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Conference Report

On the first international meeting of the

Research Initiative on Traditional Antimalarial Methods

(RITAM)

A partnership between

The Global Initiative For Traditional Systems (GIFTS) of Health, University of Oxford

&

The Tropical Disease Research Programme (TDR) of the World Health Organisation

 

Held at Tumaini University of the Health Sciences, Moshi, Tanzania

8-11 December, 1999

 

 

Executive Summary

The first international meeting of the Research Initiative on Traditional Antimalarial Methods (RITAM) was held at the Regional Dermatology Training Centre (RDTC) of the Tumaini University of Health Sciences, Moshi, Tanzania.

This Inaugural Meeting of RITAM, jointly hosted by the Global Initiative for Traditional Systems of Health (GIFTS) at Oxford University and the World Health Organisation (WHO), was designed to develop a strategy for more effective, evidence-based use of traditional medicines that can also inform malaria control policy decisions. RITAM was established during 1999 as a network of researchers and others active or interested in the study and use of traditional, plant-based anti-malarials.

Malaria is one of the key health issues affecting developing countries, particularly in sub-Saharan Africa and Asia. With increasing drug resistance and high cost of pharmaceutical drugs, the use of herbal antimalarials is popular.

The conference was attended by biological and social scientists, clinicians, traditional healers, and policy makers from Africa, Asia, Europe and the Americas. The meeting was funded by the Rockefeller Foundation, the Nuffield Foundation, WHO's Tropical Disease Research (TDR) Programme, and direct support to delegates was provided by other funders.

The meeting addressed the need for research and policy on the prophylactic and therapeutic effects of medicinal plants as well as on vector control and repellance.

 

There were five main outputs from the meeting:

1. Targets for making a significant contribution to the control of malaria through the use of traditional anti-malarial methods.

2. Methods for achieving these targets, including ethical guidelines.

3. An implementation strategy for moving this field ahead quickly and soundly, and for putting research findings into practice.

4. Linkages established between researchers working on traditional antimalarial methods, based on agreed research priorities, and designed to avoid unnecessary replication.

5. Strengthening the RITAM database of current knowledge on traditional herbal anti-malarial methods.

Four specialist groups were established to develop the above:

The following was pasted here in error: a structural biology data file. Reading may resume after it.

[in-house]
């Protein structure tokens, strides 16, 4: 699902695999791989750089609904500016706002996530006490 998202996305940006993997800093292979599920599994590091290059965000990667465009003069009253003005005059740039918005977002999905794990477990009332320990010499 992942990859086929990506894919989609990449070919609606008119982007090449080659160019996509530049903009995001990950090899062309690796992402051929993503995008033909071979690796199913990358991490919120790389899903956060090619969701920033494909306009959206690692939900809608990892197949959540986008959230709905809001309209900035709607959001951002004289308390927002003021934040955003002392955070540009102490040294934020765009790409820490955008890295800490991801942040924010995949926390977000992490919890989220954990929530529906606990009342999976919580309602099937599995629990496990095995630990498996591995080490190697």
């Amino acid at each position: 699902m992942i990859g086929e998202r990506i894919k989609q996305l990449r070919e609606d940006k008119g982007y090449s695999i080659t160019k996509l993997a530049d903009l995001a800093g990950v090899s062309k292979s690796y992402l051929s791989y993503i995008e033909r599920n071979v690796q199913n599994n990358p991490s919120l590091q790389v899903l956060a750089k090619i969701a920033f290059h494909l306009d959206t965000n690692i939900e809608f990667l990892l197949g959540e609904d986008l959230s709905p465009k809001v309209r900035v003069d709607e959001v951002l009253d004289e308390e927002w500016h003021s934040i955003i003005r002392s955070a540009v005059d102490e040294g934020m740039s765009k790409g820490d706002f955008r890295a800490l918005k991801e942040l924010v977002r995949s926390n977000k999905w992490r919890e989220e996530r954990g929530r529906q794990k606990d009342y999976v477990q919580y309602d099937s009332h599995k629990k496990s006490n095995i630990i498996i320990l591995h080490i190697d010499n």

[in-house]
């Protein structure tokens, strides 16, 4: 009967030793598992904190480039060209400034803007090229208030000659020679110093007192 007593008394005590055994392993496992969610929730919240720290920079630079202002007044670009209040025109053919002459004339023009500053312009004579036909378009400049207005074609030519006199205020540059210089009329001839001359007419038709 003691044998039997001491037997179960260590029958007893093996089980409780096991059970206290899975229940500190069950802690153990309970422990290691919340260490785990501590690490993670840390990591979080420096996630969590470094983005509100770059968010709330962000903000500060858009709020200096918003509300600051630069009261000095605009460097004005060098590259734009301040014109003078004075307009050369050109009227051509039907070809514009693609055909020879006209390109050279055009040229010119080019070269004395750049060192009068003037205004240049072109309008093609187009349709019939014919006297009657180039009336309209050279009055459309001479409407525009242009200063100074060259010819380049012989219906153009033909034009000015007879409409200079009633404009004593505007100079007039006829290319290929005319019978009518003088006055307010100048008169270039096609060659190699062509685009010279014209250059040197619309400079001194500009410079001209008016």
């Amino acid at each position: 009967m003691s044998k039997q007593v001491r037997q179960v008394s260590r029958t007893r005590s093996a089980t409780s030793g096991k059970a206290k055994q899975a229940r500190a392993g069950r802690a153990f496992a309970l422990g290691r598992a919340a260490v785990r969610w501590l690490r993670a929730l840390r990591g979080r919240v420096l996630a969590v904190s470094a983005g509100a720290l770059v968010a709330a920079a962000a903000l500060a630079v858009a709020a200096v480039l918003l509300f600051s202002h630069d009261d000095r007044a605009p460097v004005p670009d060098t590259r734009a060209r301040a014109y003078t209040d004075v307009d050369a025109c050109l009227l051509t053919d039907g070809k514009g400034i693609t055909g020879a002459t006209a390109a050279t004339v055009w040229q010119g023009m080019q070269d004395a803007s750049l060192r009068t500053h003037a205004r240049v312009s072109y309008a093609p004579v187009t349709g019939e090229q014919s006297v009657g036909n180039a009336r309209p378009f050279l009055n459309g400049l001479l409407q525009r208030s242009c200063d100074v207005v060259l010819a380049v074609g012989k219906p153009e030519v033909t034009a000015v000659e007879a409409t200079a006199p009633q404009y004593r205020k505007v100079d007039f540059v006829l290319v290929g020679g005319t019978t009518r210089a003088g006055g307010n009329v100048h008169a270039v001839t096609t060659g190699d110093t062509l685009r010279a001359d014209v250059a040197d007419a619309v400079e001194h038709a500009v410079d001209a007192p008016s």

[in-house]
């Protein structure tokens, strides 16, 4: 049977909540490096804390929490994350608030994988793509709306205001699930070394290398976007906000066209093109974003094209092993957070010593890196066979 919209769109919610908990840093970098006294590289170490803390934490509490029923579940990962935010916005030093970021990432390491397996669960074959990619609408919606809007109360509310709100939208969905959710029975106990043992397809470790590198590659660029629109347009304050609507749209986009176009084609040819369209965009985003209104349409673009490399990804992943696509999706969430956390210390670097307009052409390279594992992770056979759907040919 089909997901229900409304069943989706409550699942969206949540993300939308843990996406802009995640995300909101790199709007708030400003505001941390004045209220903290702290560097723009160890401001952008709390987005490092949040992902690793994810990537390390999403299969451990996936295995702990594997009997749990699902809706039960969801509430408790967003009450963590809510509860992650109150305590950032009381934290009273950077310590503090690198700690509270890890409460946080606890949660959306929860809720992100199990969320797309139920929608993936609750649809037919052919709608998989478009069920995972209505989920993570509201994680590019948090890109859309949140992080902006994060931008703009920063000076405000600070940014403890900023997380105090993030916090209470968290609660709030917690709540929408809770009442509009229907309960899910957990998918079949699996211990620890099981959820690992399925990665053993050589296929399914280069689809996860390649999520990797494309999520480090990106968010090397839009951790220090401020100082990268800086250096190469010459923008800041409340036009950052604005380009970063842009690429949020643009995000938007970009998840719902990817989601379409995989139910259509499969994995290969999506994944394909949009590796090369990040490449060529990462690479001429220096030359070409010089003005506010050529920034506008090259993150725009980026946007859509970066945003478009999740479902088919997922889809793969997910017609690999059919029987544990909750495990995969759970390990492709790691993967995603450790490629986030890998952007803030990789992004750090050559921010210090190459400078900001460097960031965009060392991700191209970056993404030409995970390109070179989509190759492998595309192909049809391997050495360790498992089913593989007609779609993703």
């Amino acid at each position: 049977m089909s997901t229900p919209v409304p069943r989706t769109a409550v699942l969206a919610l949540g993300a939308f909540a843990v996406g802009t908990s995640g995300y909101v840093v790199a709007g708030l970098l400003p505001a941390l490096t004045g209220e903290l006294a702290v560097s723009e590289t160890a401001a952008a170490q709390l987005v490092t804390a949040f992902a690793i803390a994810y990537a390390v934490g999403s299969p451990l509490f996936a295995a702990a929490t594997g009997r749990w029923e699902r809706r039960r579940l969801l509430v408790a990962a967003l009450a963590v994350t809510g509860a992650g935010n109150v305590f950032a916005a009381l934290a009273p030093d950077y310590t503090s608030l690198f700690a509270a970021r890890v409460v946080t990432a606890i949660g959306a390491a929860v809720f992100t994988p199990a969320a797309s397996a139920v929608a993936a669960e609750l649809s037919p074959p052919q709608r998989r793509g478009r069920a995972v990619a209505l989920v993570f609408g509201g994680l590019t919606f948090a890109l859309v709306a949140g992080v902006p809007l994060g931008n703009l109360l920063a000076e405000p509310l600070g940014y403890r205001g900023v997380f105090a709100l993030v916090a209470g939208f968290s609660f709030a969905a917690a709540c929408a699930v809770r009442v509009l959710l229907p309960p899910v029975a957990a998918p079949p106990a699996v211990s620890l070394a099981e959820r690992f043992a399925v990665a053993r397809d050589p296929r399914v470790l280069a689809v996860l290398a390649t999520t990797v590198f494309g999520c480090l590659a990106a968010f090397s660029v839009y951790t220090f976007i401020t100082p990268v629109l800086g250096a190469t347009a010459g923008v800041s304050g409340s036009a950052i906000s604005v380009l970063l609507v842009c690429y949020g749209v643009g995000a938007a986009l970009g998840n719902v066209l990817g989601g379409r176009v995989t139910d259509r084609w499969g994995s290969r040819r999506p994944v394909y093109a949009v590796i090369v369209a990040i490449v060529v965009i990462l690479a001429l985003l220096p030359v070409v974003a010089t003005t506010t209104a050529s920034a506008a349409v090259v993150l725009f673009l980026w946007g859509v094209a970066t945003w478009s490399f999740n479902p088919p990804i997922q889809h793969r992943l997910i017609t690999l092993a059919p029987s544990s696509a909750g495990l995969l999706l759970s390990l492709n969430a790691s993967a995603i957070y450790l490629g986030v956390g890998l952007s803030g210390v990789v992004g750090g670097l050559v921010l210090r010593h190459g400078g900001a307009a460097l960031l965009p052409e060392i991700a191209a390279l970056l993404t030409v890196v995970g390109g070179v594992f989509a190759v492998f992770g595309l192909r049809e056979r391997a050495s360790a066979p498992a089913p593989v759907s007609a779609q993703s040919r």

1. Policy, advocacy and funding

2. Preclinical studies

3. Clinical development

4. Repellance and Vector Control.

These will be coordinated by an executive committee managed by GIFTS. Two meetings are planned in 2000: a natural products chemistry meeting at WHO in Geneva in June, and a symposium at the World Congress on Tropical Medicine in Cartagena, Columbia, in August.

 

Contents

Executive summary Page 2

Contents Page 3

Background Page 4

Overview Page 6

Objectives Page 7

Summary of small group discussions Page 9

RITAM specialist groups Page 18

Summary of outcomes Page 21

Appendix: Members of RITAM specialist groups Page 22

 

 

 

Background

Malaria is recognised as one of the key priorities for the World Health Organisation. The programme of research that was drafted from the initial meetings on malaria in Dakar, Senegal, in 1997 included research into herbal antimalarials. However, while research has progressed in other areas of malaria control, research into herbal antimalarials has yielded few - if any - results that can be implemented by malaria control programmes. Discussion of this topic has been absent from international meetings on malaria.

This Inaugural Meeting of the Research Initiative on Traditional Antimalarial Methods (RITAM) was designed to develop a strategy for more effective, evidence-based use of traditional medicines that can also inform malaria control policy decisions. The aim of this meeting was to bring together experts on research and policy on herbal medicines for malaria, to formulate a research strategy that will make a significant contribution to malaria control programmes. It will be followed by a natural products chemistry meeting at WHO in Geneva in the Spring of 2000.

 

RITAM

The purpose of RITAM is to facilitate exchange and collaboration among those studying and using plants in the control of malaria with a view to developing a coordinated strategy for more effective, evidence-based use of traditional antimalarial methods.